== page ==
Confederation of African Football (Caf) president Ahmad has submitted his candidacy to serve a second term in office when elections take place next March.
The 60-year-old, who took charge in 2017, has been formally entered into the race by Madagascar’s federation, as per Caf rules which require any candidate to be nominated by his own association.
“I accepted to be a candidate while listening to the presidents of the federation, around 46 of whom asked me after receiving my assessment of my initial mandate,” Ahmad told BBC Sport Africa.
Ahmad is deciding to stand again despite being the subject of an ongoing Fifa ethics enquiry, which has the potential to derail his bid and throw March’s elections wide open.
“As I have previously announced, I said I would pursue a second mandate if the need was there,” he explained.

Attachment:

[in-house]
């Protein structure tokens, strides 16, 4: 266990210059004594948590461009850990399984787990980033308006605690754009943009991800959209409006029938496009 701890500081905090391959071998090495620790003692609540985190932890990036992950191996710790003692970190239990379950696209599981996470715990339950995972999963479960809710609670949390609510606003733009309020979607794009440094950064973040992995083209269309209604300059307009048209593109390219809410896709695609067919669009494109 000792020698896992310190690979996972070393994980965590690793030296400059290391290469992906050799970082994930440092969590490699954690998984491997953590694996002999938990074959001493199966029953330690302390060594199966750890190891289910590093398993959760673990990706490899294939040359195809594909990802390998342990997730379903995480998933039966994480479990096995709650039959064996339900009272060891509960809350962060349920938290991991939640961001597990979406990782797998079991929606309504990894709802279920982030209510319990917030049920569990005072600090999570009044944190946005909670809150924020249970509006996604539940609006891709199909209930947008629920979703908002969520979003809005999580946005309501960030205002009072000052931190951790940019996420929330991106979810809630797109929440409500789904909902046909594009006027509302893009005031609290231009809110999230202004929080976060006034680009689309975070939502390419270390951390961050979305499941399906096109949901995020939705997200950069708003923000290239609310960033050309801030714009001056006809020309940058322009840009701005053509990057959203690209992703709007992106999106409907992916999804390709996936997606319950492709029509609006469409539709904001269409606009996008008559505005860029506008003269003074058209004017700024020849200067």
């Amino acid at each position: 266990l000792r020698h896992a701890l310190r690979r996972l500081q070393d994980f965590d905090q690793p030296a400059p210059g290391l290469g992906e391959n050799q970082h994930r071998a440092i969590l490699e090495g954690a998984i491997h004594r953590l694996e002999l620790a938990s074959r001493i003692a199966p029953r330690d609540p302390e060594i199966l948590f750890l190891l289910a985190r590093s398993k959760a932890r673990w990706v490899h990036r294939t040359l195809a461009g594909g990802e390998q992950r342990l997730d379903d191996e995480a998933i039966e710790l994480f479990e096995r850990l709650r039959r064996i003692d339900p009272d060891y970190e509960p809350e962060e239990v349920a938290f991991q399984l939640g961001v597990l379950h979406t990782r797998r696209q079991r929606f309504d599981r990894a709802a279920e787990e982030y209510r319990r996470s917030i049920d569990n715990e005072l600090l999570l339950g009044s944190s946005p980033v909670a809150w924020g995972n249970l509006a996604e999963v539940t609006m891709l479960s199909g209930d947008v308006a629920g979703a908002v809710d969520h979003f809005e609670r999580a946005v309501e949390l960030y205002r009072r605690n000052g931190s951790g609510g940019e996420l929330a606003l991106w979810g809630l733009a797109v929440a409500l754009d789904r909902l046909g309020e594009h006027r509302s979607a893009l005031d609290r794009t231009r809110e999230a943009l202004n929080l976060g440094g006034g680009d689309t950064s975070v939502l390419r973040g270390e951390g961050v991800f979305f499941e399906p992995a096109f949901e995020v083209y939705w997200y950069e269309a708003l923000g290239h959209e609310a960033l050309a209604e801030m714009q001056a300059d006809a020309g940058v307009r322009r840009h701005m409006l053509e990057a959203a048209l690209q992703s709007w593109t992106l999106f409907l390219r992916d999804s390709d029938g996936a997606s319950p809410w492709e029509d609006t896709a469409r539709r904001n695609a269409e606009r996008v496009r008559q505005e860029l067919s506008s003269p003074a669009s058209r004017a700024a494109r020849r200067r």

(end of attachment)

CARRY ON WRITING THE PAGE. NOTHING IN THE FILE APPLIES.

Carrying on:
Last week, all but eight federations on the continent gave their backing to the Malagasy to run again.
“This is an outcome of working together, of management which involves everybody, which has been happening since 2017,” he said.
At present, Ahmad is the sole candidate to have submitted a candidacy during the registration period, which ends on 12 November, since Fifa Council member Tarek Bouchamoui, who had wanted to run, has effectively been blocked from running by the Tunisian FA.
A bid could come from Nigeria FA boss Amaju Pinnick who refused to rule himself out of the race when speaking to the BBC last month.
“It’s always good during an election to have a rival candidate, but we wait,” said Ahmad.
“I know that some people are awaiting other things unrelated to the elections – but as for the elections themselves, they all know they cannot beat me given I represent a group of people who want to go forward together.”
Ahmad was seemingly referring to the looming Fifa Ethics case against him, which was opened last year after former Secretary General Amr Fahmy made various allegations to football’s world governing body against the Malagasy – all of which Ahmad denies.